Inspiration

How Not Having Kids Shaped My Legacy

Allef-vinicius-woman on road
Photo by Allef Vinicius on Unsplash

 

We all want to matter. It’s innate for us to want to leave a mark on this world that will have meant something when we’re long gone. For loving parents, having children is often a principal and driving force of their purpose and legacy. I’ve asked so many friends who are parents this question, and many have said their children are their legacy, which always makes total sense to me.

My grandmother would have been 114 this past week. I thought about how proud she would be if she could see all that her family is doing, her son and daughter, six granddaughters and seven great grandkids. I can just feel her joy as she watches the active and meaningful lives they’re all living. Her legacy is alive and well, and growing.

It got me thinking about the existentialism of legacy, if you don’t have children, which I’ve thought a lot about as a childless woman. Is your legacy only partially fulfilled, without offspring? It took a bit of a journey to arrive at how I feel about this now. So, this is my story.


EPIPHANIES WHILE GETTING PEDICURES
“Wow, look who’s a Grandpa,” I said. I was looking at Facebook on my phone while getting a Mani Pedi with my girlfriend. We were sitting in very high-backed white leather chairs, feet soaking in bowls of aqua glass about three-inches thick. They weren’t motorized tubs, which I kind of missed because I liked to hold my toes against the jets. But, the smooth glass felt good against the bottom of my feet. My manicure was already done and my nails were still tacky so I’d been careful when I’d clicked open Facebook so I didn’t dent my polish. My manicurist had taken such great care with every stroke of her tiny paintbrush that I didn’t have the heart to be the one to destroy one of her masterpieces.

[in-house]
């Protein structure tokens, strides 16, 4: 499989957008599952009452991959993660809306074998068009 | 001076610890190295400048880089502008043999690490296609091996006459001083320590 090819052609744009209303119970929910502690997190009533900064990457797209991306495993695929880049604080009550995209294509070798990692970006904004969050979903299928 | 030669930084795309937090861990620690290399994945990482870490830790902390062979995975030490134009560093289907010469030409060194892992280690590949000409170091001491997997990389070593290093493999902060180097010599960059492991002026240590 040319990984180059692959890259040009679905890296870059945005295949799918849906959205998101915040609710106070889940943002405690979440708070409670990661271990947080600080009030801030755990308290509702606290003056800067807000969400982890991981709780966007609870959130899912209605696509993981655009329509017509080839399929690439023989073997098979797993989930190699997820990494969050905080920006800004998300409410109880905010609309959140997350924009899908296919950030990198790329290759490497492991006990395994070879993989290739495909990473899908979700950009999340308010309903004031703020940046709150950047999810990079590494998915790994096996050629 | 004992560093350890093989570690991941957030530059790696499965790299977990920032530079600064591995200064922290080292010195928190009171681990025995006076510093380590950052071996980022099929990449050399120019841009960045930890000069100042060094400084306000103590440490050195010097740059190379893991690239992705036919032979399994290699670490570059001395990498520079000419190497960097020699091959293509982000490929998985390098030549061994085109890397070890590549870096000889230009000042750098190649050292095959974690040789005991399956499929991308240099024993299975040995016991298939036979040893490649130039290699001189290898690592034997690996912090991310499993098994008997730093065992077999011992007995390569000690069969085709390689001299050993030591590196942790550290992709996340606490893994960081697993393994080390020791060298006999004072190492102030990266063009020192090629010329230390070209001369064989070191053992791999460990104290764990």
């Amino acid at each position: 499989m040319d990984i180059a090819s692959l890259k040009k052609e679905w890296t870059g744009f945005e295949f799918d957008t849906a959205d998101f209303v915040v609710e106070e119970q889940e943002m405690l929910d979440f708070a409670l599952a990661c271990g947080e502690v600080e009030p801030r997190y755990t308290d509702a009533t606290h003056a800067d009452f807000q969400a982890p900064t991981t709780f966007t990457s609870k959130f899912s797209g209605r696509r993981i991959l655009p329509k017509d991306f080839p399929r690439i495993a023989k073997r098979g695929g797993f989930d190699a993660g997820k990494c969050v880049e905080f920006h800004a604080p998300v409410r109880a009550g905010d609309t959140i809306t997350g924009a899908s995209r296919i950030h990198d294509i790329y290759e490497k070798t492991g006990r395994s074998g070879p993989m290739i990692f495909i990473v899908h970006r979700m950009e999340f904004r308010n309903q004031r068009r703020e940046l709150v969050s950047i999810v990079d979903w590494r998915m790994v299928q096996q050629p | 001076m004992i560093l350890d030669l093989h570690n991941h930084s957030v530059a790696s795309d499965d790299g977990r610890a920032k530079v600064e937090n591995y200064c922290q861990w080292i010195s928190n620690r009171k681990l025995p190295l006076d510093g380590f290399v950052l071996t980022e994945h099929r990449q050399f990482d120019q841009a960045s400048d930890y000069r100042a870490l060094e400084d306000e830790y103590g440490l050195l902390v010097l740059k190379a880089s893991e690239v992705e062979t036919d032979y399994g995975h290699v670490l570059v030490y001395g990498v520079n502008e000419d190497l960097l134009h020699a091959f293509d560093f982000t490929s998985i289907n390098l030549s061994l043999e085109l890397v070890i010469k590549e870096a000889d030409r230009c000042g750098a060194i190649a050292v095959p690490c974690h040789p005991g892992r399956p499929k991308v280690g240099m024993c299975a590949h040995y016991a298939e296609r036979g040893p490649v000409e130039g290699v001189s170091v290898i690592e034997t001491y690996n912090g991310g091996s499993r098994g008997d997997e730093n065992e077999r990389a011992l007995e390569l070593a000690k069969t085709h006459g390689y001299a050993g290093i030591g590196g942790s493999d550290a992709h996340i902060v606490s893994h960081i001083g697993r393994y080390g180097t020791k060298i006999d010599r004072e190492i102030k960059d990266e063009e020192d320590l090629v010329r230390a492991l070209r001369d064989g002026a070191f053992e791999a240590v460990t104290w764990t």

The look on my friend’s china doll face was one of understanding because I had no doubt she knew where I was heading with my thoughts. The Facebook post made a happy announcement of grandfather-dom. And, the grandpa was my college sweetheart, my first fiancé, the owner of my cherry.

And, now here, all of these years later, like three decades later, he has three children and a grandson that bears his middle name as his first. Henry. That’s the name we always talked about naming our little boy, when we had one, of many, we said. Henry, and we’d call him Hank. I still think it’s a great name.

Now, when I looked at the sweet, squished red face of this baby whom I don’t know and never will meet, I felt a pit in my gut. Not because I felt I missed anything with the old boyfriend. But, because that’s something I’ll never know. I’ll never know the pull of a grandmother’s love, of that special feeling that only grandmothers know when their child has a child. Because here I was all these years later, looking at this flat photo on Facebook, and I’m childless. I can’t have children of my own, and will never experience that scene in that way.

There was a numbness that took over when I thought about it. A numbness that I’ve taken to mean acceptance, because really what else could I do? I refused to have a pity party so the numbness had become the norm. A small cotton ball near my elbow probably had more feeling right then than I did.

But, the truth was I think I was afraid to go beneath the numbness. Because staying numb kept me safe from feeling. I was numb so I didn’t feel. I always described myself as an emotional person, a woman in touch with her emotions. But, not about this. This. I’d grown to like my numb. Love it, even. My numb was loyal and steadfast, providing me a calming hum when she knows I need it. I know what to expect from numb. When the numb is removed what is there?